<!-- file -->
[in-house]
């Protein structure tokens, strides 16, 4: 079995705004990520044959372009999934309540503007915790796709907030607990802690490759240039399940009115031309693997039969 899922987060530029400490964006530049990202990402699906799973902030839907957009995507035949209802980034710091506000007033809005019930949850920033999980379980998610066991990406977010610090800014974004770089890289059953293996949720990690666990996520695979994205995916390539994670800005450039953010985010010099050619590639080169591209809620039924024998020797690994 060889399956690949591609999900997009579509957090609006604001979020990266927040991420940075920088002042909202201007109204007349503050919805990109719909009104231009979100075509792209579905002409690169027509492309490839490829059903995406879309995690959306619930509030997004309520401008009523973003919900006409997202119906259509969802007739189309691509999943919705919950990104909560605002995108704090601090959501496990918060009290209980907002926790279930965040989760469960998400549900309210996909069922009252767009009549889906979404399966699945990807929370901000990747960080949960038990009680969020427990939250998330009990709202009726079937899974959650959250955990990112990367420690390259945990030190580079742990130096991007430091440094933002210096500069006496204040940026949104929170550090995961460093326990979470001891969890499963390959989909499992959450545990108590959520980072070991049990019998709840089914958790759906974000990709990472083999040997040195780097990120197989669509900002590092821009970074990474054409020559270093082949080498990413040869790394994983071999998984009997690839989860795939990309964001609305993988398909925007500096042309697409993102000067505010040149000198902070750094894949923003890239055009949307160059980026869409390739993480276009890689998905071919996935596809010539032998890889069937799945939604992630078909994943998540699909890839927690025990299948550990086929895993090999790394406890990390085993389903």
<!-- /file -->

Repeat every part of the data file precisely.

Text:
[in-house]
């Protein structure tokens, strides 16, 4: 079995705004990520044959372009999934309540503007915790796709907030607990802690490759240039399940009115031309693997039969 899922987060530029400490964006530049990202990402699906799973902030839907957009995507035949209802980034710091506000007033809005019930949850920033999980379980998610066991990406977010610090800014974004770089890289059953293996949720990690666990996520695979994205995916390539994670800005450039953010985010010099050619590639080169591209809620039924024998020797690994 060889399956690949591609999900997009579509957090609006604001979020990266927040991420940075920088002042909202201007109204007349503050919805990109719909009104231009979100075509792209579905002409690169027509492309490839490829059903995406879309995690959306619930509030997004309520401008009523973003919900006409997202119906259509969802007739189309691509999943919705919950990104909560605002995108704090601090959501496990918060009290209980907002926790279930965040989760469960998400549900309210996909069922009252767009009549889906979404399966699945990807929370901000990747960080949960038990009680969020427990939250998330009990709202009726079937899974959650959250955990990112990367420690390259945990030190580079742990130096991007430091440094933002210096500069006496204040940026949104929170550090995961460093326990979470001891969890499963390959989909499992959450545990108590959520980072070991049990019998709840089914958790759906974000990709990472083999040997040195780097990120197989669509900002590092821009970074990474054409020559270093082949080498990413040869790394994983071999998984009997690839989860795939990309964001609305993988398909925007500096042309697409993102000067505010040149000198902070750094894949923003890239055009949307160059980026869409390739993480276009890689998905071919996935596809010539032998890889069937799945939604992630078909994943998540699909890839927690025990299948550990086929895993090999790394406890990390085993389903």